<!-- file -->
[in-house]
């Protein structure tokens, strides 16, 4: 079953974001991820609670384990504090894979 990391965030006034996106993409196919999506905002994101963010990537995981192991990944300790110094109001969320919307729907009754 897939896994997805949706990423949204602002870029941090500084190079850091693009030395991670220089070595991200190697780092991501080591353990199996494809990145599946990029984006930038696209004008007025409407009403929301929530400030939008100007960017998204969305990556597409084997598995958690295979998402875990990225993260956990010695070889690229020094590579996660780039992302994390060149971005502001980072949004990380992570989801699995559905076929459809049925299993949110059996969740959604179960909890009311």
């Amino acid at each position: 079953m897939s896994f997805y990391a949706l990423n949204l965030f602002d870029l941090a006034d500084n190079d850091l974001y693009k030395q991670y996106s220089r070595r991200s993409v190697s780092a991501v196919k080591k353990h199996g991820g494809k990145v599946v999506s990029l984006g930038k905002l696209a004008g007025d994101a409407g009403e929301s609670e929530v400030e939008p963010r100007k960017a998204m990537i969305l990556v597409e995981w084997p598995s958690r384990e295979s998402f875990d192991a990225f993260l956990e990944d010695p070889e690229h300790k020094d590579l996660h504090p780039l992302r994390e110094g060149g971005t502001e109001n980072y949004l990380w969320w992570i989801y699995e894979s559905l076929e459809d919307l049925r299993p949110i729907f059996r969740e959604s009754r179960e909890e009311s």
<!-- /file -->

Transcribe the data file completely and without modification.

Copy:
[in-house]
């Protein structure tokens, strides 16, 4: 079953974001991820609670384990504090894979 990391965030006034996106993409196919999506905002994101963010990537995981192991990944300790110094109001969320919307729907009754 897939896994997805949706990423949204602002870029941090500084190079850091693009030395991670220089070595991200190697780092991501080591353990199996494809990145599946990029984006930038696209004008007025409407009403929301929530400030939008100007960017998204969305990556597409084997598995958690295979998402875990990225993260956990010695070889690229020094590579996660780039992302994390060149971005502001980072949004990380992570989801699995559905076929459809049925299993949110059996969740959604179960909890009311």
């Amino acid at each position: 079953m897939s896994f997805y990391a949706l990423n949204l965030f602002d870029l941090a006034d500084n190079d850091l974001y693009k030395q991670y996106s220089r070595r991200s993409v190697s780092a991501v196919k080591k353990h199996g991820g494809k990145v599946v999506s990029l984006g930038k905002l696209a004008g007025d994101a409407g009403e929301s609670e929530v400030e939008p963010r100007k960017a998204m990537i969305l990556v597409e995981w084997p598995s958690r384990e295979s998402f875990d192991a990225f993260l956990e990944d010695p070889e690229h300790k020094d590579l996660h504090p780039l992302r994390e110094g060149g971005t502001e109001n980072y949004l990380w969320w992570i989801y699995e894979s559905l076929e459809d919307l049925r299993p949110i729907f059996r969740e959604s009754r179960e909890e009311s």